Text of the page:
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Yesterday the news was dominated by the killing of the Hamas Leader Ahmed al-Jabari in the Gaza Strip by an Israeli air strike. This was in response to rising tensions in the area after the Palestinians have fired a number of missiles into Israel. There have been a number of recent changes within the Middle East which make the conflict all the more dangerous. Egypt’s ex-President Mubarak was a great supporter of the status quo and so it was unlikely that Egypt would be drawn into any conflict. The new Muslim Brotherhood President Mohamed Morsi may change Egypt’s stance. Now that the American presidential election is out of the way Israel may try and destroy Iran’s alleged nuclear weapons facilities. At a conference recently I was talking to a Middle Eastern analyst who thought it was likely that Israel will invade Lebanon to get rid of the threat from Hezbollah.

If we are a business continuity manager in Aberdeen, Des Moines, San Paulo or Manila these conflicts are very far away from us and would surely not affect our business continuity or be a threat to our organisation.

One of the roles of a business continuity manager, I believe, is to be horizon scanning and looking for new incidents and threats which could affect our organisation. This should include going to seminars, reading incident reports and looking at the news. When looking at the news we should also identify threats which could affect our organisations. With the possibility of violence escalating in the Middle East we should look at some of the potential consequences and effects on our organisation even if we are far away from the conflicts.

Some of the effects of conflict in the Middle East could be:-

  1. Effect on your supply chain. This could have two impacts. First of all if your organisation gets goods and supplies from the area these may not be delivered. Secondly any conflict could affect the movement of goods from Asia, Europe and the USA. Goods may have to go via South Africa rather than the Suez Canal which will add extra time to their delivery. If your goods are delivered by air then any conflict may make supply of goods by plane more difficult. In both cases it is likely to add to the costs of the goods.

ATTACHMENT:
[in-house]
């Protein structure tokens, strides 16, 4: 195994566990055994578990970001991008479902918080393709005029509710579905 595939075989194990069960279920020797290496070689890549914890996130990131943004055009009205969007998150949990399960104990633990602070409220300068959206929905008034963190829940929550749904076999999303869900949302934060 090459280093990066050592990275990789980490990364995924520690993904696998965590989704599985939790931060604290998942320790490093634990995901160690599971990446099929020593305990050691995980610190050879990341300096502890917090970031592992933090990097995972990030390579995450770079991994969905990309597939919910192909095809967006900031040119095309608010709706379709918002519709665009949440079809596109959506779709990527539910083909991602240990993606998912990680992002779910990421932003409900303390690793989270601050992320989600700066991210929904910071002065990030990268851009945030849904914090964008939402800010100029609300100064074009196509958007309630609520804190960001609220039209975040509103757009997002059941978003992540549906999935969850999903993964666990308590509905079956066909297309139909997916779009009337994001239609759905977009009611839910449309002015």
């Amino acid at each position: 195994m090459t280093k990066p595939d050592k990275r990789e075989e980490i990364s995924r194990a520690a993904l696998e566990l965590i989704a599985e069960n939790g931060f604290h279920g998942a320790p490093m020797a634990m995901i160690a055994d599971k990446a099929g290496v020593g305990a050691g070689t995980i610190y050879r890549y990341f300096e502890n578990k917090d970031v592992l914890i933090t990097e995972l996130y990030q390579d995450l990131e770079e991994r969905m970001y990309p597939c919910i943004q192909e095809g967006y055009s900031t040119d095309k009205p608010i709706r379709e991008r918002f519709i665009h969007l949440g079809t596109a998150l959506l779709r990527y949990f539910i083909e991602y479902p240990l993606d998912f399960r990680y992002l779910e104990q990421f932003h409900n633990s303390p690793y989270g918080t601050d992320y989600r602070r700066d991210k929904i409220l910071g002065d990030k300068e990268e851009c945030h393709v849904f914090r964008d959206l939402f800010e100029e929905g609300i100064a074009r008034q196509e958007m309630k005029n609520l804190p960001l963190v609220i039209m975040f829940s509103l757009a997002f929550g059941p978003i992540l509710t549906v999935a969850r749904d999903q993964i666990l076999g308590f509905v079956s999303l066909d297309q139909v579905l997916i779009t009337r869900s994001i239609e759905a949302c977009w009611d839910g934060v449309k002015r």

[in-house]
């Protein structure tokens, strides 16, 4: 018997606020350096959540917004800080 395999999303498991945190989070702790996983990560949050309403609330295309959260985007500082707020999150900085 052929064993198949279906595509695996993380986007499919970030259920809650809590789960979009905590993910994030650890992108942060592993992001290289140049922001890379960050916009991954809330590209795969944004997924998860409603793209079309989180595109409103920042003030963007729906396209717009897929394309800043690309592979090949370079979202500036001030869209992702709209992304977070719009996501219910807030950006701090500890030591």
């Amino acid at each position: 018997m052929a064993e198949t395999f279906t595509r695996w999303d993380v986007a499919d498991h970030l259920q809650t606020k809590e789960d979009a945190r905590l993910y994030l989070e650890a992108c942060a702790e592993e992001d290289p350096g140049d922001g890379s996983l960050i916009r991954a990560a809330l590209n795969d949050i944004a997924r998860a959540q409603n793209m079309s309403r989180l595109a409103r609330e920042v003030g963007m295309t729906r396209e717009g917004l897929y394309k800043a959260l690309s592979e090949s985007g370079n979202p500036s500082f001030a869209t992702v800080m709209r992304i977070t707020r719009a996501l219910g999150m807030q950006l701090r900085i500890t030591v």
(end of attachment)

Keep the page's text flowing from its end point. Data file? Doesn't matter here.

2. If there is a sudden escalation in conflict it could lead to your staff being stuck and unable to return home after a holiday. As Dubai and other Middle Eastern countries are becoming more popular holiday destinations this threat is becoming more likely. Perhaps you should review your plans for getting staff back if they are marooned on holiday. Does the organisation have a duty of care to help them or will it be a personal responsibility? Do you know where all your staff are when they travel on business and can you contact them if you need to ascertain that they are safe?
  3. Any conflict could increase the price of fuel which could have a major effect on many organisations. Along with increasing the cost of goods made from oil, there is the increase in the cost of goods as it costs more to move them. These perhaps are business issues rather than business continuity issues but an increase in the price of fuel could lead to rioting or fuel protests such as the ones which took place in UK in 2000 and 2012.

As business continuity people we need to understand our vulnerability to such events, we need to keep horizon scanning and monitor world events to see it they could pose new threats to our organisation.

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